It was in the mid-1930's that passersby first began seeing a young, blonde girl in a white dress near a large Catholic cemetery constructed in 1907 - Resurrection Cemetery.
The girl would always appear to be real at first...but she would eventually vanish into thin air.
Soon, the strange encounters with this young woman moved further away from Resurrection Cemetery and began happening closer to the O'Henry Ballroom (now known as the Willowbrook Ballroom), a few miles down the road.
On more than one occasion - and in the exact same manner as it had happened with Jerry Palus - an eager young man would encounter the girl at the very same ballroom, dance with her for awhile, and then offer her a ride home.
And each time this happened, she would accept the invitation and then offer vague directions to her escort which took them north on Archer Avenue...and when the car would reach the gates of Resurrection Cemetery, the young woman would always vanish.
More commonly, though, motorists would see her lying alongside Archer Avenue in front of the cemetery, sometimes in the road itself, and a few times, it was said, that she tried to jump onto the running boards of passing vehicles. Some would offer her a ride and watch as she vanished from the car. All, however, could describe the girl in detail and nearly every single description precisely matched the previous accounts...from the light blonde hair to the blue eyes to the perfect white party dress. And a few more attentive witnesses would sometimes add that she wore a thin shawl, dancing shoes, or that she had a small clutch purse.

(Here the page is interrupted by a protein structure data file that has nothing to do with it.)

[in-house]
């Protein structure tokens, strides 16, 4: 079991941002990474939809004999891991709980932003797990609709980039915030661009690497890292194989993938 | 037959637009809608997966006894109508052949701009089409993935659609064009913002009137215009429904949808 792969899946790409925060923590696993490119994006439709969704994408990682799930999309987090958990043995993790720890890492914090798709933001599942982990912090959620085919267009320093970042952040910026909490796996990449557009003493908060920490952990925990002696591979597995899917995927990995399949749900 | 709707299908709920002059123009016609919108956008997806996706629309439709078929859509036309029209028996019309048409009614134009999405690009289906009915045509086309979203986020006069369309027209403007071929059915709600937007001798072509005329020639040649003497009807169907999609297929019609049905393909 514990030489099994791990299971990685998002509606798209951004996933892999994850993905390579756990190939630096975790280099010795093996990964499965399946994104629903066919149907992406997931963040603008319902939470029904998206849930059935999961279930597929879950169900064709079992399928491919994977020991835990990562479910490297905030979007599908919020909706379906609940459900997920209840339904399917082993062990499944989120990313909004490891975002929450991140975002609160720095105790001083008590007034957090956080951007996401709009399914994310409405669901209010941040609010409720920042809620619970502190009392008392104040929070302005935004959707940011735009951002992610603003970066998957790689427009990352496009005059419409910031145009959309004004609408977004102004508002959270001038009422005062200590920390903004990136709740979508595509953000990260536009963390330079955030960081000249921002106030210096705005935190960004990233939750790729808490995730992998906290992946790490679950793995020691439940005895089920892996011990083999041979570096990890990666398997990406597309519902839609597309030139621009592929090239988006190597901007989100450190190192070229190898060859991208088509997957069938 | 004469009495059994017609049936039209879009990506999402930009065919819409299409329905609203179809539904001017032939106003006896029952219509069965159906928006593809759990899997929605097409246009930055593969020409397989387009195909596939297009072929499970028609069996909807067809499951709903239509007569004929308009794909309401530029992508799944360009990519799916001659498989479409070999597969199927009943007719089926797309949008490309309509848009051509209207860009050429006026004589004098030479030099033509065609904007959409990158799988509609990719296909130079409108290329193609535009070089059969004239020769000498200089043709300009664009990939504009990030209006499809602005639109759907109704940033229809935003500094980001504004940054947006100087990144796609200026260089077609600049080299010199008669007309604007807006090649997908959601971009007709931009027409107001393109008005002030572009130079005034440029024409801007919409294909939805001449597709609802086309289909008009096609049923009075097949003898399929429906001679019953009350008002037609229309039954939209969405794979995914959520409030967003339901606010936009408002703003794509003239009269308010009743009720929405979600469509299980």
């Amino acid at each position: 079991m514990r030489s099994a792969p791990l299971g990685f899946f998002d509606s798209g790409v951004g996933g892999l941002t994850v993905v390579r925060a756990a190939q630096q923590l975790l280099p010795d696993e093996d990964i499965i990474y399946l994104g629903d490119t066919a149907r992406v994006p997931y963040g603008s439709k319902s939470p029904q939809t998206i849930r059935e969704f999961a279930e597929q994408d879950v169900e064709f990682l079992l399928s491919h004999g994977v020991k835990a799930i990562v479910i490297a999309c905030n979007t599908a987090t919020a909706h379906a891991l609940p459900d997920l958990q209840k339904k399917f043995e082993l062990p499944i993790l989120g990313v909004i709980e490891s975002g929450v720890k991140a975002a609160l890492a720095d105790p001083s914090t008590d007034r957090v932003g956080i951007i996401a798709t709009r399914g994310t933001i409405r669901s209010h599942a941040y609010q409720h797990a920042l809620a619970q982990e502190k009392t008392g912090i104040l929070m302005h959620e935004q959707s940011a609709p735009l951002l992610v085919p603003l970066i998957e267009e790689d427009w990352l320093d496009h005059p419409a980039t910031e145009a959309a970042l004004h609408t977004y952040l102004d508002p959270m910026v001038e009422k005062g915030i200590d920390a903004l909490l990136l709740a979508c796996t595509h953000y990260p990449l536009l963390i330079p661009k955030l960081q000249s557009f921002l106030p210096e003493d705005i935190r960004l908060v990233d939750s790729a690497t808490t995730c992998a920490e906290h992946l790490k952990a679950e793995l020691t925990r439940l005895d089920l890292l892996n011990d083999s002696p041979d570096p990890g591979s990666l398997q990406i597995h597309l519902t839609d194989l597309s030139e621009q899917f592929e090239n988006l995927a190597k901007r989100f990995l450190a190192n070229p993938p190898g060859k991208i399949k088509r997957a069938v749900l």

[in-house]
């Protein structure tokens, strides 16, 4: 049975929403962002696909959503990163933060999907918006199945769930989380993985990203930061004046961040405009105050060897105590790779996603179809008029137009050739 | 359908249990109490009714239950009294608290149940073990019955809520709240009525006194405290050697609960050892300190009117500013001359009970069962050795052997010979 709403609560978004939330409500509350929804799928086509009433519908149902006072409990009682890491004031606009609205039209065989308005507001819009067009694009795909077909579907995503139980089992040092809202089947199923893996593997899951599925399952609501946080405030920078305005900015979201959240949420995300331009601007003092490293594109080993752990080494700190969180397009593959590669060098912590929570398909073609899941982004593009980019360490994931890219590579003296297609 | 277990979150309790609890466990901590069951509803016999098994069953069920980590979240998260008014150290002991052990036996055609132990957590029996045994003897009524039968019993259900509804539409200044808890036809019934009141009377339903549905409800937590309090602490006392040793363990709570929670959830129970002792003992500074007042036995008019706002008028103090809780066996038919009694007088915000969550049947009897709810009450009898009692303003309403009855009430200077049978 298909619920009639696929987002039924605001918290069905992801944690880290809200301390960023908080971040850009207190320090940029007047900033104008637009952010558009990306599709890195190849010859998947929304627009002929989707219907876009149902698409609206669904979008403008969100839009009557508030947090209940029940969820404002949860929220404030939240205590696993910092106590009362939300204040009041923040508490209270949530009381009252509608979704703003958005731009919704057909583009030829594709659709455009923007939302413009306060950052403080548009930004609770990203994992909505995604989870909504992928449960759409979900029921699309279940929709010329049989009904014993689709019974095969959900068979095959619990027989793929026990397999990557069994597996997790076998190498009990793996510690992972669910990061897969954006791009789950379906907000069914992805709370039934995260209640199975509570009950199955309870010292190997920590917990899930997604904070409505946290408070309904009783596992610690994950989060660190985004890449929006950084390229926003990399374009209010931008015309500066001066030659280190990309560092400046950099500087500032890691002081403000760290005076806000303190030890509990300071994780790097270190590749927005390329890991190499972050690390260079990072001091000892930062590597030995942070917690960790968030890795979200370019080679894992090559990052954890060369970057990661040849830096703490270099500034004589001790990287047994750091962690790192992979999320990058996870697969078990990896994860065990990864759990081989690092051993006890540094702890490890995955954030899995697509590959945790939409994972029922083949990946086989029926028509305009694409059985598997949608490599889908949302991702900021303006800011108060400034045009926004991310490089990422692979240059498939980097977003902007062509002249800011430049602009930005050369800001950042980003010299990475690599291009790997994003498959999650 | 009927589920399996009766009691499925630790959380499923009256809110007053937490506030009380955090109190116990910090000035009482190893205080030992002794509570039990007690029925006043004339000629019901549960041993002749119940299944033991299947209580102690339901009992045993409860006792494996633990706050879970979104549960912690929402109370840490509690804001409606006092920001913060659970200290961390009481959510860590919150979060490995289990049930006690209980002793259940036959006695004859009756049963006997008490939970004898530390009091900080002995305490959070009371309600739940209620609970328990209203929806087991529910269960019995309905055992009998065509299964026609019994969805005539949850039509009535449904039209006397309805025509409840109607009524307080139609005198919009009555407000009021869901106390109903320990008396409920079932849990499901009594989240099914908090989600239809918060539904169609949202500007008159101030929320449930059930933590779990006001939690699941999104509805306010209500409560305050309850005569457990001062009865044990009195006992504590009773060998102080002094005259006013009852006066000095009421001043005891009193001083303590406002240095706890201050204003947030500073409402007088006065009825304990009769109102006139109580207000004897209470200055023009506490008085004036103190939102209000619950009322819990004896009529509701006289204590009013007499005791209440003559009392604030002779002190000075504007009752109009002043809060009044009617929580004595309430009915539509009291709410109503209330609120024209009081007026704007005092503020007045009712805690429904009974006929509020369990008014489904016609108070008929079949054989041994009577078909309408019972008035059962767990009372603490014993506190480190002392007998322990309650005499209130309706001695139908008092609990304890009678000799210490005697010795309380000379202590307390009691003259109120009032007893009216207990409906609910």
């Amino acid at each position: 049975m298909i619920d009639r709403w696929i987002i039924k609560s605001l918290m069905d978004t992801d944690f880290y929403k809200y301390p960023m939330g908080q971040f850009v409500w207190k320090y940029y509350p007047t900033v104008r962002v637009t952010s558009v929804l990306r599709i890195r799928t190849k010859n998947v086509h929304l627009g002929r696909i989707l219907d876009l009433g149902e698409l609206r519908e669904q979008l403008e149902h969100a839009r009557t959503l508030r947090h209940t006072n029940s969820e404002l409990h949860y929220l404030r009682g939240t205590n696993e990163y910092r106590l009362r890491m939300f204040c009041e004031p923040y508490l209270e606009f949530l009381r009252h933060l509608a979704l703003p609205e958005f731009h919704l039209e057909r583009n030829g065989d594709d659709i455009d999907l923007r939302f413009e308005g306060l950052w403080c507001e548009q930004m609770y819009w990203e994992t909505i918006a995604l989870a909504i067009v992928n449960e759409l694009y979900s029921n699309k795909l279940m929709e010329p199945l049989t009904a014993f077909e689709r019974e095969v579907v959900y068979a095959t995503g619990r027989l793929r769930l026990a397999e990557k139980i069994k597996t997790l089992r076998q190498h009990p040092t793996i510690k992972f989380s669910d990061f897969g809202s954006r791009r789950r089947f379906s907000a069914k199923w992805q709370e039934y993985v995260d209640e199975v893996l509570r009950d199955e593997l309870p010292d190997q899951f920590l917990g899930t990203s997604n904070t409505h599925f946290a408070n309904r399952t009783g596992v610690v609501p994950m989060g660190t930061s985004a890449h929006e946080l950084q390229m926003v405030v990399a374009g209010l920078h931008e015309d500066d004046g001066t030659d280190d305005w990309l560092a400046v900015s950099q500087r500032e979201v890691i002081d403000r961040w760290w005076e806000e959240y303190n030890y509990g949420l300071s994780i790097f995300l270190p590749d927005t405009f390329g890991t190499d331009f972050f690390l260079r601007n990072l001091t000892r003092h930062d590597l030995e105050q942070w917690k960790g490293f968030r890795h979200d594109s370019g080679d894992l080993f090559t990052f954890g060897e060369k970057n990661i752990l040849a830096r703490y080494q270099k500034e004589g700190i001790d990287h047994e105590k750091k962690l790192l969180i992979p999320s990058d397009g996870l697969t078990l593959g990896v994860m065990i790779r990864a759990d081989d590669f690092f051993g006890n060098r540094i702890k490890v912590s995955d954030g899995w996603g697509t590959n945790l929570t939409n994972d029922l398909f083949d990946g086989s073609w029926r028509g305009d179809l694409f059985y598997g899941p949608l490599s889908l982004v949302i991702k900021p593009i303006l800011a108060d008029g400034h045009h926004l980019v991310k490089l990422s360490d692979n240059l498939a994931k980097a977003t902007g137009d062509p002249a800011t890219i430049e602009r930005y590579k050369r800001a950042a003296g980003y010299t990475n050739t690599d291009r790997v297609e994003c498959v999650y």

Other experiences involving Mary, though, weren't so light-hearted, however. Many witnesses claimed to have hit the girl with their car when she would bolt across Archer Avenue...even hearing the sickening "thud" as they ran her over. But when they stopped to help her, she'd already disappeared. Other motorists claimed to be stunned as they watched their car pass right through the girl instead of hitting her.
The big question is...who is Resurrection Mary? (Or, at least, who was she when she was alive still?) Most agree that she was very likely a young girl in her late teens to early twenties who was struck and killed by a hit-and-run driver as she was hitchhiking along Archer Avenue in the mid 1930's.